The government eager to boost economic bounceback has held private talks concerning the Long Term Asset Fund scheme, which aims to invest billions of pounds of pension savings in new infrastructure and start-up businesses.
Private Talks Held to Discuss the Long Term Asset Fund
The Long Term Asset Fund scheme, originally announced by Chancellor Rishi Sunak in November 2020, plans to channel a significant portion of capital within workplace pension schemes into funding rapidly growing businesses, transport projects, real estate and carbon-friendly investments. Set to launch later on in 2021, the controversial scheme would unlock some of the UK’s £2.2trillion retirement savings and lend it to fast-paced developers and start-ups. The Long Term Asset Fund scheme emerges as part of the Government’s rescue plans, seeking radical alternative sources of cash to help the economy rebound following the global pandemic. The government believes this scheme will provide vital backing for British start-ups and divert them away from seeking the capital they need from abroad. Pension fund managers have begun to signal their support for the scheme, which they hope will give savers an alternative source of income to top up their savings.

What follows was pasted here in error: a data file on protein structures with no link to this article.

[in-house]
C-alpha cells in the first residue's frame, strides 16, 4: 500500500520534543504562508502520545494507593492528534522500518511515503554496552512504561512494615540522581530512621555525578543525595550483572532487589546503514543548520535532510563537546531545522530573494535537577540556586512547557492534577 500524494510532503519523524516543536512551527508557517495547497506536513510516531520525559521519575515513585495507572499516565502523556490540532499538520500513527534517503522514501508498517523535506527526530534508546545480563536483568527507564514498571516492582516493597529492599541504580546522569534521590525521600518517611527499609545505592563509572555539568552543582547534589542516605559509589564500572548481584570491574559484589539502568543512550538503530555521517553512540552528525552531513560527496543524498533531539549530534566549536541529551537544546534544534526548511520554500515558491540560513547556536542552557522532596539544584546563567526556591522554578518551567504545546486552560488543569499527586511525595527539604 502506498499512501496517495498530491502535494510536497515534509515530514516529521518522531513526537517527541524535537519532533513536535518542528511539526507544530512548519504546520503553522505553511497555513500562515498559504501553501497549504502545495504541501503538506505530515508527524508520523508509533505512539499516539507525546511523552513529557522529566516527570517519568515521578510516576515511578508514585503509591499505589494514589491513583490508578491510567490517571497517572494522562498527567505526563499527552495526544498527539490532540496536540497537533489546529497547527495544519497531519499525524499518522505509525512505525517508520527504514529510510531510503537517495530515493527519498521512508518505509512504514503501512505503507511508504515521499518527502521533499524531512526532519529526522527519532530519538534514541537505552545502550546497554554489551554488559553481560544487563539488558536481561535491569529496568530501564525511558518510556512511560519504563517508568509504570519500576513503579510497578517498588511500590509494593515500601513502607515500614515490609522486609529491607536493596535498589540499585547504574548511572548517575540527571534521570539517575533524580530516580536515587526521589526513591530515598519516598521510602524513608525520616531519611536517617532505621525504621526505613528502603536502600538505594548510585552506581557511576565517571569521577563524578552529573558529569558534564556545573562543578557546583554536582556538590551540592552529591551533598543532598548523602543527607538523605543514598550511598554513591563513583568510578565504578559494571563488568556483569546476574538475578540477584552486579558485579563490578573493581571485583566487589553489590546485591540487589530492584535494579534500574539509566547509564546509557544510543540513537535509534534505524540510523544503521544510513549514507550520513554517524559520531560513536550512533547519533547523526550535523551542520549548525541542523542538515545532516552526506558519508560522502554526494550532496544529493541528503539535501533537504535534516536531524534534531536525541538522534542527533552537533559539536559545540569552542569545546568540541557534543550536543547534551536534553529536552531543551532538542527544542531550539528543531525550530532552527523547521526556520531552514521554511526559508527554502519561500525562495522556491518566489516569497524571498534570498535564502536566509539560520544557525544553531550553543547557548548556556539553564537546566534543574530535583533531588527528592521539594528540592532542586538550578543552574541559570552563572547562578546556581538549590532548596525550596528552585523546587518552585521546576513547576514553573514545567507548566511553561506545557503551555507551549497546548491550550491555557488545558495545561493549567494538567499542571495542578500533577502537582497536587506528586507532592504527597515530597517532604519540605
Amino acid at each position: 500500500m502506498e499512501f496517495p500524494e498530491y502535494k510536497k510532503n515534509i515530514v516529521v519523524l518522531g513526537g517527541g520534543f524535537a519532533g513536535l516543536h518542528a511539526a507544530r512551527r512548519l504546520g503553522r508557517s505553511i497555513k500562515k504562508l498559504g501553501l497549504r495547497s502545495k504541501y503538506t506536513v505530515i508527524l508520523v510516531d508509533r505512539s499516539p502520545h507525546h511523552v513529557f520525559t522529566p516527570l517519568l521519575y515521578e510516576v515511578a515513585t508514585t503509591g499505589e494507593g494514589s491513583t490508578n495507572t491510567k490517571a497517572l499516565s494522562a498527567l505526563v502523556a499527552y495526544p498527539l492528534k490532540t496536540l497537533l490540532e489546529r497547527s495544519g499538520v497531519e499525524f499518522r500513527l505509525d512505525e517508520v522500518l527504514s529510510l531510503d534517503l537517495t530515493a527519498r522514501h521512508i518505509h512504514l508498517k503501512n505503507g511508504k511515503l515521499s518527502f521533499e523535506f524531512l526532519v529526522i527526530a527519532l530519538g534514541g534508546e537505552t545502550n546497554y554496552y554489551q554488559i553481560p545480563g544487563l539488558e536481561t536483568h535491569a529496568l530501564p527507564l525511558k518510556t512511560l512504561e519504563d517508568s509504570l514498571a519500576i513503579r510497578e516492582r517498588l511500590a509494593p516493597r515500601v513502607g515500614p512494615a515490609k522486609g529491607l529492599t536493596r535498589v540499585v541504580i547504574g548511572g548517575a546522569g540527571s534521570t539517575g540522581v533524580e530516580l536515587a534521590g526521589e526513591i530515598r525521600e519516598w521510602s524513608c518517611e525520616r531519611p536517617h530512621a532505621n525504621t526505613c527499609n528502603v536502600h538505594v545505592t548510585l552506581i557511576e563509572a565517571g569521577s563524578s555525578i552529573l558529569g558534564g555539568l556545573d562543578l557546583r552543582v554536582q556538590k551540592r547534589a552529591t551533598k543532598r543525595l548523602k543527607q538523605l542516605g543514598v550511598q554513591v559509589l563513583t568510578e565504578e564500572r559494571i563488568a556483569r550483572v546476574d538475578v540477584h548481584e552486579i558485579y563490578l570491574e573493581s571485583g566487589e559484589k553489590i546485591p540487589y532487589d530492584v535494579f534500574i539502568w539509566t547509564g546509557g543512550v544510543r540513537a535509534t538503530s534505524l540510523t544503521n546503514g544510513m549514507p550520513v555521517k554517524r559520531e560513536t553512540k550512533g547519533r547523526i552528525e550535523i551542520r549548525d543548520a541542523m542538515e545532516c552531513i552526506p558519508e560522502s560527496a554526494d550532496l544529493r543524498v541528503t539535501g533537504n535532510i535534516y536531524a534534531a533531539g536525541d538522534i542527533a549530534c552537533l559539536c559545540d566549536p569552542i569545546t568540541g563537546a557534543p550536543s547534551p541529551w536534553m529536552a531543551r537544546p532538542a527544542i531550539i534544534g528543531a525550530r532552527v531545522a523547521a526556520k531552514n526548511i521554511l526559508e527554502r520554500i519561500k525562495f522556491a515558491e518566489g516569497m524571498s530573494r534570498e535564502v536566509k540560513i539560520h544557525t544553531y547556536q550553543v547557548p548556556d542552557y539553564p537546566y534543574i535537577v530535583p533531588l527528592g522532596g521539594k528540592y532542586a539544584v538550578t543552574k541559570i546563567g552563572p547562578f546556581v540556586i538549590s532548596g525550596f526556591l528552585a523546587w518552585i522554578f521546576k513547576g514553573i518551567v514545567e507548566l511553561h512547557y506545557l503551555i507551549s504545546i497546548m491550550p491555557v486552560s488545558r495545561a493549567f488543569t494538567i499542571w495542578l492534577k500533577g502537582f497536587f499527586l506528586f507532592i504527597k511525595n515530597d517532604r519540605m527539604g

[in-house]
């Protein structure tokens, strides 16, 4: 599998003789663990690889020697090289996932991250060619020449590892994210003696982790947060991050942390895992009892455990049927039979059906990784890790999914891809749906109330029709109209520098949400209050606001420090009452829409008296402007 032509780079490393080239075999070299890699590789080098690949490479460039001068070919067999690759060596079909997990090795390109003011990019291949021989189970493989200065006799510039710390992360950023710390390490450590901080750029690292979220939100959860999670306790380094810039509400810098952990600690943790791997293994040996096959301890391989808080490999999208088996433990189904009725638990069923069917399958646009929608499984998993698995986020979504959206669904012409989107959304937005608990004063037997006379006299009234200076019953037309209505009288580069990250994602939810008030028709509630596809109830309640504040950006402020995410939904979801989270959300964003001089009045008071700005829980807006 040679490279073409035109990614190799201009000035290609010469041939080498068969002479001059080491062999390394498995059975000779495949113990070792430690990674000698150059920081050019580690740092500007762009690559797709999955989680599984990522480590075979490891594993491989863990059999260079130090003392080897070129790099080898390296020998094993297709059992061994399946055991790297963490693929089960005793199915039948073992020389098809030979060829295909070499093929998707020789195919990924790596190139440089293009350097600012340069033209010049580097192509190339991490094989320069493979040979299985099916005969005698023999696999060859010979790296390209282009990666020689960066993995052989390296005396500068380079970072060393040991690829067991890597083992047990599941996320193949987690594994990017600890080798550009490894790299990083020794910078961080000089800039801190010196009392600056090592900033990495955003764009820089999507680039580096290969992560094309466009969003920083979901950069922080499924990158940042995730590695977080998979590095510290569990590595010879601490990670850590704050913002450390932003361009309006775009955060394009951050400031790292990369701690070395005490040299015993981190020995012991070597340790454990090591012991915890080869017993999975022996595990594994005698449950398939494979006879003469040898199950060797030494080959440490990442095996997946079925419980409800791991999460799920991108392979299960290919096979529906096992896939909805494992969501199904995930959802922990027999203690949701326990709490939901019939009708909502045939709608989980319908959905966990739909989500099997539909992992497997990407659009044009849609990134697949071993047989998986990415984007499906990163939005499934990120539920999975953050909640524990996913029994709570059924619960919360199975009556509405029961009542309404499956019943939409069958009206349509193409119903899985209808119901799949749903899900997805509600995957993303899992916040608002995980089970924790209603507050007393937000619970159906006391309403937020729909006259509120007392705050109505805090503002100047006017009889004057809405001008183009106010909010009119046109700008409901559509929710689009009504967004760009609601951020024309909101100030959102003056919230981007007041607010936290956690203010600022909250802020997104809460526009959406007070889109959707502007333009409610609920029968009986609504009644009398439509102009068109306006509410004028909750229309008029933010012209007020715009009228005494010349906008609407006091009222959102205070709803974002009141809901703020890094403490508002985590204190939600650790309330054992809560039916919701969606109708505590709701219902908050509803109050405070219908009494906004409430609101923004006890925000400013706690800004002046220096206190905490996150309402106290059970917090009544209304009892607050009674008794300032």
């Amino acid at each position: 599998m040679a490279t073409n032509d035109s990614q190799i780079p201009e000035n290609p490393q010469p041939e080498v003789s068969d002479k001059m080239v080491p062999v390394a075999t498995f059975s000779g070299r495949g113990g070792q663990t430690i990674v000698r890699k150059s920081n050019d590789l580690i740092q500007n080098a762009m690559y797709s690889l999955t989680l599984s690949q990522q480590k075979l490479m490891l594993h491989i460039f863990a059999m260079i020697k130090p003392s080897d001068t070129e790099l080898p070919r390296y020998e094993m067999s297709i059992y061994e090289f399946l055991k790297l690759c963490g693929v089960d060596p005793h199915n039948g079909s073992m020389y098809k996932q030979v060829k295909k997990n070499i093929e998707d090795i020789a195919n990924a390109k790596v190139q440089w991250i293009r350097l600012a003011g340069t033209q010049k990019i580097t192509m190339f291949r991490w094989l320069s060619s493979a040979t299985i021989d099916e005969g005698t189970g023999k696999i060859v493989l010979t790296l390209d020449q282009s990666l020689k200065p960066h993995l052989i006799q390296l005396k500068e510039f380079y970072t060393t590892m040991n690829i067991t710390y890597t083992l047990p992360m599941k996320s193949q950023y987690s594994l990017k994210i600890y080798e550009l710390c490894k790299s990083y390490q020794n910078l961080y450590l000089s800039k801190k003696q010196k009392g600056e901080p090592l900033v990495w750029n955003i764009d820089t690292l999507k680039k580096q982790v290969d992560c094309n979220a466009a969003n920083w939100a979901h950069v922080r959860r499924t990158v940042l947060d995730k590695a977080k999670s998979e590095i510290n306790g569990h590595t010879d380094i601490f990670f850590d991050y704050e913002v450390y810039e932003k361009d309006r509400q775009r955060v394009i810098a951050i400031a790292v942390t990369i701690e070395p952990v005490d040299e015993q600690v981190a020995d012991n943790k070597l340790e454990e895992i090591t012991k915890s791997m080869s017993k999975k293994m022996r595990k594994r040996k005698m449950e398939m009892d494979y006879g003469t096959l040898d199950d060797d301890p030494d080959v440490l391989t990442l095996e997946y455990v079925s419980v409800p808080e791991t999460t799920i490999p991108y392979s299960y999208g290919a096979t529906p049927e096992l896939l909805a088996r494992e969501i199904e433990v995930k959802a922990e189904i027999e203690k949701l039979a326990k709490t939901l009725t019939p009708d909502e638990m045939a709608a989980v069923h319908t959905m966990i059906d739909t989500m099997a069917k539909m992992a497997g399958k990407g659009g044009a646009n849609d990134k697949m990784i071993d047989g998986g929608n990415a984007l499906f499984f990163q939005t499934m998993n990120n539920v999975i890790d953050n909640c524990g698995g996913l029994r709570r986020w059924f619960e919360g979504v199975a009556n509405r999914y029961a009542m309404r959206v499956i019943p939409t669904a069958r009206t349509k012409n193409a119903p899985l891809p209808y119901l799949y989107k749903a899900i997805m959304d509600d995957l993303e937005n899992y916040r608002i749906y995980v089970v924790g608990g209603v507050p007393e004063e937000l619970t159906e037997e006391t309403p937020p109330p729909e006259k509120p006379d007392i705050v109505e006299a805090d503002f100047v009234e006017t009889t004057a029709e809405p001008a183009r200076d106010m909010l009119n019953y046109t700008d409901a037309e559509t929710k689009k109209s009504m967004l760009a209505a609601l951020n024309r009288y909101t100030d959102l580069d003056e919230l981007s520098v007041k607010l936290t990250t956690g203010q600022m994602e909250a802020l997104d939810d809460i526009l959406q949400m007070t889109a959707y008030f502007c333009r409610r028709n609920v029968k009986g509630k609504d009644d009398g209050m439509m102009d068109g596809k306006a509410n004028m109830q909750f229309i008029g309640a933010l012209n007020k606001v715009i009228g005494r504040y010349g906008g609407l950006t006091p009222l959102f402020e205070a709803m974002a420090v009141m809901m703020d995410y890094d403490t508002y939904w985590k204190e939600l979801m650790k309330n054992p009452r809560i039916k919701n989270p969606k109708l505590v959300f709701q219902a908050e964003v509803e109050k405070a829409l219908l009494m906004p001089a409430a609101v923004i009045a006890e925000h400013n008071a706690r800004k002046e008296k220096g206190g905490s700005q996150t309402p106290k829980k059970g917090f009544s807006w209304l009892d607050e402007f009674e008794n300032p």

Investment Scandal Controversy